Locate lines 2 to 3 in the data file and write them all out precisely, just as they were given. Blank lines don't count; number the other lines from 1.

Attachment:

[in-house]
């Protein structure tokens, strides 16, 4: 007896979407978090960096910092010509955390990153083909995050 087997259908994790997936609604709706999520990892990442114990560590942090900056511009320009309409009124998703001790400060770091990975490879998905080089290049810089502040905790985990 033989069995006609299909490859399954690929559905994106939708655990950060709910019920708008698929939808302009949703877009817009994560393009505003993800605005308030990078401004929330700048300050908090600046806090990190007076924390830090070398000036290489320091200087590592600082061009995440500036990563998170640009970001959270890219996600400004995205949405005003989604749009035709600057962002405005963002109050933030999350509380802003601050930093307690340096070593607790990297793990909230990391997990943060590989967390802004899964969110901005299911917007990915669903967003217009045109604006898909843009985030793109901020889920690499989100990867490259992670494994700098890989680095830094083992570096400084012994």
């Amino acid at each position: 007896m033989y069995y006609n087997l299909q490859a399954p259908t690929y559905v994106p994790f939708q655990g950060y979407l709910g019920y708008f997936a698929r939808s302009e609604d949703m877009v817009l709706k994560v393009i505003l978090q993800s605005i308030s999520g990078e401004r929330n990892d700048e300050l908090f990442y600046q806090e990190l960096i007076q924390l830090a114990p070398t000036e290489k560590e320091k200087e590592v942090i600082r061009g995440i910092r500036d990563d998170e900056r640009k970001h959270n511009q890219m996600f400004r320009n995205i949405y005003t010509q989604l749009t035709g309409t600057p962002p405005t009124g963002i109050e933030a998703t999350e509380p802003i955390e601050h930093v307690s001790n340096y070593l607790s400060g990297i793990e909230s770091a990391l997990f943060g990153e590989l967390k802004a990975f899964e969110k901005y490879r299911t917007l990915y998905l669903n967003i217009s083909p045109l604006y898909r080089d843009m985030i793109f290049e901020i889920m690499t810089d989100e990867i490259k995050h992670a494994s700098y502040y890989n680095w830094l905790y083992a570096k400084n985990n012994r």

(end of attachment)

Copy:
């Protein structure tokens, strides 16, 4: 007896979407978090960096910092010509955390990153083909995050 087997259908994790997936609604709706999520990892990442114990560590942090900056511009320009309409009124998703001790400060770091990975490879998905080089290049810089502040905790985990 033989069995006609299909490859399954690929559905994106939708655990950060709910019920708008698929939808302009949703877009817009994560393009505003993800605005308030990078401004929330700048300050908090600046806090990190007076924390830090070398000036290489320091200087590592600082061009995440500036990563998170640009970001959270890219996600400004995205949405005003989604749009035709600057962002405005963002109050933030999350509380802003601050930093307690340096070593607790990297793990909230990391997990943060590989967390802004899964969110901005299911917007990915669903967003217009045109604006898909843009985030793109901020889920690499989100990867490259992670494994700098890989680095830094083992570096400084012994």
């Amino acid at each position: 007896m033989y069995y006609n087997l299909q490859a399954p259908t690929y559905v994106p994790f939708q655990g950060y979407l709910g019920y708008f997936a698929r939808s302009e609604d949703m877009v817009l709706k994560v393009i505003l978090q993800s605005i308030s999520g990078e401004r929330n990892d700048e300050l908090f990442y600046q806090e990190l960096i007076q924390l830090a114990p070398t000036e290489k560590e320091k200087e590592v942090i600082r061009g995440i910092r500036d990563d998170e900056r640009k970001h959270n511009q890219m996600f400004r320009n995205i949405y005003t010509q989604l749009t035709g309409t600057p962002p405005t009124g963002i109050e933030a998703t999350e509380p802003i955390e601050h930093v307690s001790n340096y070593l607790s400060g990297i793990e909230s770091a990391l997990f943060g990153e590989l967390k802004a990975f899964e969110k901005y490879r299911t917007l990915y998905l669903n967003i217009s083909p045109l604006y898909r080089d843009m985030i793109f290049e901020i889920m690499t810089d989100e990867i490259k995050h992670a494994s700098y502040y890989n680095w830094l905790y083992a570096k400084n985990n012994r």